The writer Loranne Vella has appealed to students not to just study works written by past authors but they should also seek exposure to modern literature. The authoress, who won the Romance category in the National Book Prize Awards with her book ‘Rokit’ is working on a project that combines different artistic spheres.
Loranne said that while it is important that works from different eras should be studied it is also important that modern authors are also given their due of importance.
She said too much emphasis is given to past authors while those currently writing are viewed as not being important and that they will only become important in 20 or 30 years’ time. Loranne said she does not feel this is correct because many of today’s contemporary works reflect today’s contemporary life and its realities and therefore today’s problems have to be faced.
The writer, who for the last 13 years worked as a translator in Brussels, said that while Maltese literature has made noteworthy progress, there is a need for further literary criticism.
Vella said that a work that takes years to write should not just be read and nothing more; readers may restrict themselves to this but there is a need for such work to be analysed and feedback given to the writer for them to make a self-assessment whether their work has validity or not.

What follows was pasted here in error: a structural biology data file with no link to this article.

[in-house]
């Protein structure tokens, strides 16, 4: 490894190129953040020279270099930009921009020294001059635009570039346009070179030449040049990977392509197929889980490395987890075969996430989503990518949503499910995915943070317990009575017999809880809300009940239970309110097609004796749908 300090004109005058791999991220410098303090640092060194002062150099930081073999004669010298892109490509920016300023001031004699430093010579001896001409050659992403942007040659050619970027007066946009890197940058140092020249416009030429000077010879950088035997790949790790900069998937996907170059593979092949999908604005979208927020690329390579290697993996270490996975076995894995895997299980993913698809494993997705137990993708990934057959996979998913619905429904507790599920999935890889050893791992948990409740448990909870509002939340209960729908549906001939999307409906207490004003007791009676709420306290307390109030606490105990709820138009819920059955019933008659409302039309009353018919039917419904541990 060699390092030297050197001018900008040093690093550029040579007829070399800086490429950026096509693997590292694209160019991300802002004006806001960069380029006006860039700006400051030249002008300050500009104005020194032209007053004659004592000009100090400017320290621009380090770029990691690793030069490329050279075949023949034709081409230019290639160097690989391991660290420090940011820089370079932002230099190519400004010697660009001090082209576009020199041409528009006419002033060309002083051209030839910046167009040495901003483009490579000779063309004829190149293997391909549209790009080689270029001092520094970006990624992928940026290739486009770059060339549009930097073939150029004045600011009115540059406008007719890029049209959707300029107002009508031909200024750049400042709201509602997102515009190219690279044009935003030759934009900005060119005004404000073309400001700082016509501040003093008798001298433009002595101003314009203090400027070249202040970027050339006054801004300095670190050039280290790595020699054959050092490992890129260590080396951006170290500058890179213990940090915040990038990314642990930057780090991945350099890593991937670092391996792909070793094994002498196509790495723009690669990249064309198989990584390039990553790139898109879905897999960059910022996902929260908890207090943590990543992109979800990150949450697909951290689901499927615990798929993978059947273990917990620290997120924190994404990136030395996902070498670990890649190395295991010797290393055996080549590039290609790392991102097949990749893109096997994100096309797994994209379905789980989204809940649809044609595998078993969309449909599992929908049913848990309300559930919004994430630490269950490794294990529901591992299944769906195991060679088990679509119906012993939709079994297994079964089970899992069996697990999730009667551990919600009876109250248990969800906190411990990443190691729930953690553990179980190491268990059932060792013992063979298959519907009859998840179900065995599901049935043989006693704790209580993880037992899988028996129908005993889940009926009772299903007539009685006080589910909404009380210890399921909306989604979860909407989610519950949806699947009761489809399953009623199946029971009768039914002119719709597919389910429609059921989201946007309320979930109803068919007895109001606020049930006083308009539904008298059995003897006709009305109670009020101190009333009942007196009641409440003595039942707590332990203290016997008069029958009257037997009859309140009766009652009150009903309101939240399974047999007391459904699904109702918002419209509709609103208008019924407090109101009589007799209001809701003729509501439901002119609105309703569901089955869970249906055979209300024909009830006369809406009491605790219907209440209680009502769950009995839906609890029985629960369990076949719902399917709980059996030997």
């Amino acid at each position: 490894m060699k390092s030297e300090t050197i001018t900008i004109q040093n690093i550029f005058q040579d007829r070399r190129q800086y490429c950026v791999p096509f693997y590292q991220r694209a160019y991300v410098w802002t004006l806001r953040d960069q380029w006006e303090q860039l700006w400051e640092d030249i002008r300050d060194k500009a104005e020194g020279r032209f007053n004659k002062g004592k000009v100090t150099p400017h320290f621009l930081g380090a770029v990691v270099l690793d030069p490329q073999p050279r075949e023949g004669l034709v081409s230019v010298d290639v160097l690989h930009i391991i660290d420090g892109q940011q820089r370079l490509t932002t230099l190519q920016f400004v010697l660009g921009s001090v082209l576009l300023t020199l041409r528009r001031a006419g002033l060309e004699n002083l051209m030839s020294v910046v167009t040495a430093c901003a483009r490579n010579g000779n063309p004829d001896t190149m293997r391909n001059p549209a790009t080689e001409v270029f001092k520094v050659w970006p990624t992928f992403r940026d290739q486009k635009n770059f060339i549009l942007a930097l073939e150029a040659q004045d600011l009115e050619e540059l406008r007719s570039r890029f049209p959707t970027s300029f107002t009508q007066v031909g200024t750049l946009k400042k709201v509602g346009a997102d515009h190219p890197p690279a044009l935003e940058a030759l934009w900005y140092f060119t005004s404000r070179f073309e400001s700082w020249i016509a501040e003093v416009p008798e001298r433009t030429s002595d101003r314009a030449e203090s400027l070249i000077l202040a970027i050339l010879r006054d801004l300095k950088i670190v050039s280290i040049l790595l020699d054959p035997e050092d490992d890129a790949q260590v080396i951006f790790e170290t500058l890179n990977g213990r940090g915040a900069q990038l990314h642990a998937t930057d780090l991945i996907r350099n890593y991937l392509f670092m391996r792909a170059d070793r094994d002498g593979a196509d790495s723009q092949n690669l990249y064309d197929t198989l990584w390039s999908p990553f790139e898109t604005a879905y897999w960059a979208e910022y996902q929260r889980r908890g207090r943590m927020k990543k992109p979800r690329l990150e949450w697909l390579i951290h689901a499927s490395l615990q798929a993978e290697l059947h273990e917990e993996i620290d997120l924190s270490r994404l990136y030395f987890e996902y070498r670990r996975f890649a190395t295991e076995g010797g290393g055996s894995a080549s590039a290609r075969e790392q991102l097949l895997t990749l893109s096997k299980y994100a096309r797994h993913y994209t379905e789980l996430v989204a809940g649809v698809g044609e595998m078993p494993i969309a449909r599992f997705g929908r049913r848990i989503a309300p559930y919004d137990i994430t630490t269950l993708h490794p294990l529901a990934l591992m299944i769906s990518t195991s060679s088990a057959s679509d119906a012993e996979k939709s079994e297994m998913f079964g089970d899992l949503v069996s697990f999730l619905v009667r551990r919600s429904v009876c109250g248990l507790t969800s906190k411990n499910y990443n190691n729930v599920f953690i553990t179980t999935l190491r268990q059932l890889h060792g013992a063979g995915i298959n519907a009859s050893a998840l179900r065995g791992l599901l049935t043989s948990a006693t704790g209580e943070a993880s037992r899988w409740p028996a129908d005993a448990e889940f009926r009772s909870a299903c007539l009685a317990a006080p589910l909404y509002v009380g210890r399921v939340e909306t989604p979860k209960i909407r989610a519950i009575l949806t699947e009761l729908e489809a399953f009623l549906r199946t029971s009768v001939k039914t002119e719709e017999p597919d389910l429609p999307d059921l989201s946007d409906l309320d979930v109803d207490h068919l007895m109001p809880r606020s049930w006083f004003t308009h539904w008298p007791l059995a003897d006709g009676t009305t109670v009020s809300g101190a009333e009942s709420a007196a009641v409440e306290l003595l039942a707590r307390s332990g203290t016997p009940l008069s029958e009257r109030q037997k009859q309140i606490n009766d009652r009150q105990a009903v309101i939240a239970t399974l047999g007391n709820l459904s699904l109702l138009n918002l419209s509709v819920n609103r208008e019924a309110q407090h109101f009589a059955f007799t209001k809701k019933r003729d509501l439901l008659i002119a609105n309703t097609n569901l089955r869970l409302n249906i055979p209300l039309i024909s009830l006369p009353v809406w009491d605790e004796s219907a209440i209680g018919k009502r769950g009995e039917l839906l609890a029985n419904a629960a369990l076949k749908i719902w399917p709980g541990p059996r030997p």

Loranne has written a collection of short stories to be published soon titled ‘Verbi: mill-bieb ‘il ġewwa’.
She said every character, every story examines repeated actions such as hair-combing, putting on make-up, drinking a cup of coffee and while these do not appear important, other unimportant actions are going on to remind one of something else either in the past or in the future.
However, before the work is published, the stories are being interpreted by the Barumbara Collective, a group of Maltese and European artists from different spheres including drama, dancing, photography, films and the designs of light and music that mix the arts with the theatre.
‘Verbi: mill-bieb ‘il ġewwa’ is being staged at the Valletta Contemporary at the end of the week.